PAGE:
Remember when Macau was the only thing the casinos had to look forward to in terms of growth? My, how quickly things can change.
It was only a couple of years ago that China’s gambling enclave was growing its casinos’ revenue at a 70% (annualized) clip, which is why all the big U.S. names like Las Vegas Sands (NYSE:LVS), Wynn Resorts (NASDAQ:WYNN), and MGM Resorts (NYSE:MGM) were falling over themselves to plant their flag in the 20th century’s Las Vegas.
In a cruel twist of fate, the pace of Macau’s gambling growth has slowed nearly every month for the past 18 months, falling to a mere 11% pace as of the end of May. Stocks of all three companies have plunged as much as 30% during the past three months, as the worries over waning revenues overseas have become reality, via earnings misses.
Of course, it’s not like the purely domestic casino operators’ stocks have fared better. Shares of Boyd Gaming (NYSE:BYD) and Penn National Gaming (NASDAQ:PENN) also are off by as much as 30%, as their bottom lines fell short of hopes for last quarter.
It all begs one question: Is the era of “casinos being recession-proof” now over? Said another way: Is the market making the right call by trashing these stocks?
The Con Case
First and foremost, casinos aren’t the recession-proof business ventures they’re touted to be — nor have they been in years.
But you see, before 2001, we just hadn’t seen a real, hard-hitting recession in more than a decade (1990 was the most recent one at the time) to test the theory. However, in 2001 — and even more so in 2008 — recessions took a measurable toll on gambling revenue.
How’d that happen? Two words: Times change.
Thirty years ago, a Las Vegas casino was just a casino. The hotels and food were only there to facilitate guests bringing their money to (usually) lose to the house. The industry catered to gambling addicts and didn’t have to compete with lotteries, online poker and a million other modern-day distractions.
Now, the food, hotels and shows at these venues are as much of a draw as the gambling itself. Problem is, while gambling might be recession-resilient, all the other things that feed gambling profits are not recession-resistant. That’s why Q2’s weakening earnings numbers have taken a big toll on gambling stocks — fading growth and missed expectations might be an omen that a recession really is around the corner — and that will take a big bite out of casino companies’ profits.
The Pro Case
On the flipside, what if last quarter’s challenged results from casinos and other gambling stocks weren’t the result of a budding recession, but just a little bad luck? Then the market overdid it by selling these equities with extreme prejudice.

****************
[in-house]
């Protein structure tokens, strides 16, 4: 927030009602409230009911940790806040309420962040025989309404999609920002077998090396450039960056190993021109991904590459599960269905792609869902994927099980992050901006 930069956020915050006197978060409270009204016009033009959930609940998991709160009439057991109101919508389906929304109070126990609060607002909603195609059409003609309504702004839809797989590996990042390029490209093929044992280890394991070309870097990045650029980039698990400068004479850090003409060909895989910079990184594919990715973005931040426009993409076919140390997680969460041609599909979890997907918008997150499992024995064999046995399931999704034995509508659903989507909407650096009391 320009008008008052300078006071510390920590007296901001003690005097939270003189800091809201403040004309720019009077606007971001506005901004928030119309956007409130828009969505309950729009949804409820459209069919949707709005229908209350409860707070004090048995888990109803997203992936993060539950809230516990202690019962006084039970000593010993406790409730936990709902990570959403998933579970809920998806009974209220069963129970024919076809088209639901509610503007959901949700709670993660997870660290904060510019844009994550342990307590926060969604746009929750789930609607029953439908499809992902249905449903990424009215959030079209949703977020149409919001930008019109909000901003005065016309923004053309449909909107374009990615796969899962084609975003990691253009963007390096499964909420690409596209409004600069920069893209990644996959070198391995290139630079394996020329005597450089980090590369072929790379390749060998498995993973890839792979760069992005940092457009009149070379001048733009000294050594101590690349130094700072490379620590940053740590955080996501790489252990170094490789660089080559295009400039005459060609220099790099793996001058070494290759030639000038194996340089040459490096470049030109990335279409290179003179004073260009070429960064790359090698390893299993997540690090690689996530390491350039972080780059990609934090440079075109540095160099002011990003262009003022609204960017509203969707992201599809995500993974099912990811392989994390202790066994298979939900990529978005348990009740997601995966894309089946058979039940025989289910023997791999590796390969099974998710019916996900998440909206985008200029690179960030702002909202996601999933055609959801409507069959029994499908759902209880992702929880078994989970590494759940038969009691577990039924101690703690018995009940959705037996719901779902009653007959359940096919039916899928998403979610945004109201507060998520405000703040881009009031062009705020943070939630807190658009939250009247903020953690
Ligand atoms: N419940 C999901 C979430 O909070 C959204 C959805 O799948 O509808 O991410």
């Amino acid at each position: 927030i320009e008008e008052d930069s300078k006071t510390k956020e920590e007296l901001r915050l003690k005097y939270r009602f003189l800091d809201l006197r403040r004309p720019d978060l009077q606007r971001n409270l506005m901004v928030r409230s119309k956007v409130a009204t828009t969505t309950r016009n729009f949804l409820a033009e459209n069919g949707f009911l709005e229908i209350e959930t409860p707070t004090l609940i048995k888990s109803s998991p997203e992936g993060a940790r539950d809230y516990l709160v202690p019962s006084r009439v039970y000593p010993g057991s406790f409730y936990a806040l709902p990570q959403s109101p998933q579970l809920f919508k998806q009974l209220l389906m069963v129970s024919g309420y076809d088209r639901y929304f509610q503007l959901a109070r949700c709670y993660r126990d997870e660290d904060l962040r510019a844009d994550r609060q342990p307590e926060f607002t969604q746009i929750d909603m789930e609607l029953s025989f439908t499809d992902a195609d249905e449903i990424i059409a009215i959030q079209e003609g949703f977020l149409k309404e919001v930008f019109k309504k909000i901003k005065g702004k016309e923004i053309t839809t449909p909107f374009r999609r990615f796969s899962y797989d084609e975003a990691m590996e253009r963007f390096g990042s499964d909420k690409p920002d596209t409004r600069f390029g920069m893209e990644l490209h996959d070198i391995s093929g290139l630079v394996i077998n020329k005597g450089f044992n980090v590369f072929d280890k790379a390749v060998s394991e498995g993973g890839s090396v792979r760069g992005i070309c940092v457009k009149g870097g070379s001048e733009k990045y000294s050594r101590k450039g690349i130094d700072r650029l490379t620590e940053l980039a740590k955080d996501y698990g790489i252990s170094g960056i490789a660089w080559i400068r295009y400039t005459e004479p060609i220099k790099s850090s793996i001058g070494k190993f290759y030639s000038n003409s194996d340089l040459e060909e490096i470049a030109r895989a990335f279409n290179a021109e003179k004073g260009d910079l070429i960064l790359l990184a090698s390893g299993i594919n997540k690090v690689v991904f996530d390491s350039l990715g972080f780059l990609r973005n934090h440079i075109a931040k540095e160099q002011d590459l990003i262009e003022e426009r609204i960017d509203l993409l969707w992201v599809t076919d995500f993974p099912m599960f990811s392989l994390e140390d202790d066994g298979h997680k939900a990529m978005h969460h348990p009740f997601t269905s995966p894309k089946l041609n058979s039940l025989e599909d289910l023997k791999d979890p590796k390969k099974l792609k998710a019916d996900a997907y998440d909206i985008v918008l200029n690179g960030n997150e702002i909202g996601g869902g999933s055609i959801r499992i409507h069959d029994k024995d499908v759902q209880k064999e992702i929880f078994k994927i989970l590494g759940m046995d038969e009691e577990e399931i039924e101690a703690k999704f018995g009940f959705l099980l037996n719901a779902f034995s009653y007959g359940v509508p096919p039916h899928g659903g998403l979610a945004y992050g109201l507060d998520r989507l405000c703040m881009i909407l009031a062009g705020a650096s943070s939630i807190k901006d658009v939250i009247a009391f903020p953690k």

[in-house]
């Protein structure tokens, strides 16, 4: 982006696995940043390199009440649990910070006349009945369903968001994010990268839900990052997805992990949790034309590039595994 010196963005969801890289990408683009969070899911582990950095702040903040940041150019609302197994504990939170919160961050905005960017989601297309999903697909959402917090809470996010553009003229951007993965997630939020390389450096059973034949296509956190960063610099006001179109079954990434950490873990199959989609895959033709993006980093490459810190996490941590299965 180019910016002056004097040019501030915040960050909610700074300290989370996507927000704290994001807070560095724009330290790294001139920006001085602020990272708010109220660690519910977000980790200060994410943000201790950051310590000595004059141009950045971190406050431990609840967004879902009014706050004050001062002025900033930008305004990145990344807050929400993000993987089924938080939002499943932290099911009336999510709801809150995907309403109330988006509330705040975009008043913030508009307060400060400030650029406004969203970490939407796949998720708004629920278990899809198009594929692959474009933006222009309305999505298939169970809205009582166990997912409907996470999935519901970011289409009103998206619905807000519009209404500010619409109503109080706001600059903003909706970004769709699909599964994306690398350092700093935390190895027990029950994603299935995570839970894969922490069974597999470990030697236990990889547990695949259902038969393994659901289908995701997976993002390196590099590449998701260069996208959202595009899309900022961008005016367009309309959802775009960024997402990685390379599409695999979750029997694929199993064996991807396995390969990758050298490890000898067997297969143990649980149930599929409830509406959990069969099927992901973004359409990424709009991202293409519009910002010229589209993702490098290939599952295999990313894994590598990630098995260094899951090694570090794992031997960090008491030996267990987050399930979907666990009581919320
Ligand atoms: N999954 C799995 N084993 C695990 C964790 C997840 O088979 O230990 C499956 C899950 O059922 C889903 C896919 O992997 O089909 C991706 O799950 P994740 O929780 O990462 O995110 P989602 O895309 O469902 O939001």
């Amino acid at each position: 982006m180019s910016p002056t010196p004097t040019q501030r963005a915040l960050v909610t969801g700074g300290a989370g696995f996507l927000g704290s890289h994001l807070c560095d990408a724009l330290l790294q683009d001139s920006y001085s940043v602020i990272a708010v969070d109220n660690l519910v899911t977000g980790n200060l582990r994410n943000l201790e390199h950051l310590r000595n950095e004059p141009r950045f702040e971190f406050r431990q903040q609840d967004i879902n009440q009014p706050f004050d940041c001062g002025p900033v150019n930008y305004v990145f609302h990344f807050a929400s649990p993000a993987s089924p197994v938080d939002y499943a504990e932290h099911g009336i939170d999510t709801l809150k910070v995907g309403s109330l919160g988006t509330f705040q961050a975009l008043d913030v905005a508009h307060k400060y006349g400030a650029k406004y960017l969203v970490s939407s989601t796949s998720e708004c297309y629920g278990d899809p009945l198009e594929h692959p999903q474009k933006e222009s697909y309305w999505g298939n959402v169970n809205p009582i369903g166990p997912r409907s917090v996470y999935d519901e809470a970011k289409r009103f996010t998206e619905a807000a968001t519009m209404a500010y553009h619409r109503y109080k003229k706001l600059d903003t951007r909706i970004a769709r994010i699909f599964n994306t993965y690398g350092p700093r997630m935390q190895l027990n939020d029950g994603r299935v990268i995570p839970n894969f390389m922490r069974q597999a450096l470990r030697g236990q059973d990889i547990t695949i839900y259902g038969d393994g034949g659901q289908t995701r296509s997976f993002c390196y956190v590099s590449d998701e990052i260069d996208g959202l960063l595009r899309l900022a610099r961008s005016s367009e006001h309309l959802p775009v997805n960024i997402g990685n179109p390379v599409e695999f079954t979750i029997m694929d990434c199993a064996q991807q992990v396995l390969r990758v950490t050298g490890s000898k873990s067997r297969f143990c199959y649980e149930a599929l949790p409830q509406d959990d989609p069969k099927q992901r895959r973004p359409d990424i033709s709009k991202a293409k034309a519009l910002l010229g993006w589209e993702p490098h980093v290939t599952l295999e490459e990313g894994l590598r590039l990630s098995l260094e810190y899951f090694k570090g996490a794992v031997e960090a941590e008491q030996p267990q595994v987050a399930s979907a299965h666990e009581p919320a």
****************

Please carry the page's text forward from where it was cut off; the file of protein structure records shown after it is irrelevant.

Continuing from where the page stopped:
It wouldn’t be the first time the market saw something that wasn’t there, and you don’t even have to look too far back to see it.
While the past three months might have been decisively lousy for shares of Las Vegas Sands, Wynn Resorts and Melco Crown Entertainment (NASDAQ:MPEL), that weakness actually is part of a much bigger trend — of stagnation.
Those three stocks, along with most others in the business, are at or below levels where they ended 2010. While the gambling industry saw the same recovery other industries did in 2009, by 2010, investors began to have their doubts that casinos would every really recover. Big mistake. The past 12 months have been Melco’s most profitable ever. The same goes for Las Vegas Sands. Wynn is close to record profits, as are a bunch of other names in the group.
The reason: While Macau’s growth rate is slowing, growth still is growth. Remember, in 2010, Macau was becoming something out of nothing; any growth is going to look huge in that situation. Now that Macau is all grown up, it’s putting up growth numbers that are — gasp! — just OK.
And the Verdict Is …
In my experience, things rarely turn out as well or as poorly as the extreme outlooks would have you expecting. Translation: Casino companies aren’t minting money for shareholders, but they’re not going to hell in a handbasket, either.
The fact of the matter is, while Macau’s growth rate is slowing, it’s still growing despite recessionary fears in China. Las Vegas’ foot traffic and gambling revenue, though lackluster last quarter, still are in a longer-term uptrend. Yet, the market just hammered these names like it did last year — an overreaction that has created a lot of value as a result. Las Vegas Sands is now trading at a forward-looking P/E of 12.4, while Melco Crown — my pick of the litter — is only priced at 12.1 times its forward-looking income.
There are a ton of bargains outside the casino group, but still in the gambling space, too. One of them is International Gaming Technology (NYSE:IGT), a gaming equipment maker, which is priced at a mere 9.4 times its expected future earnings. Crazy!
Bottom line? The market is killing these stocks based on the worst-case “con” scenario. But we’re not quite headed into a global recession yet. I suspect six months from now when these outfits continue to do pretty well, the underlying stocks will be telling a much different story than the ones they’ve told during the past three months.
It pays to be in the minority.
As of this writing, James Brumley did not hold a position in any of the aforementioned securities.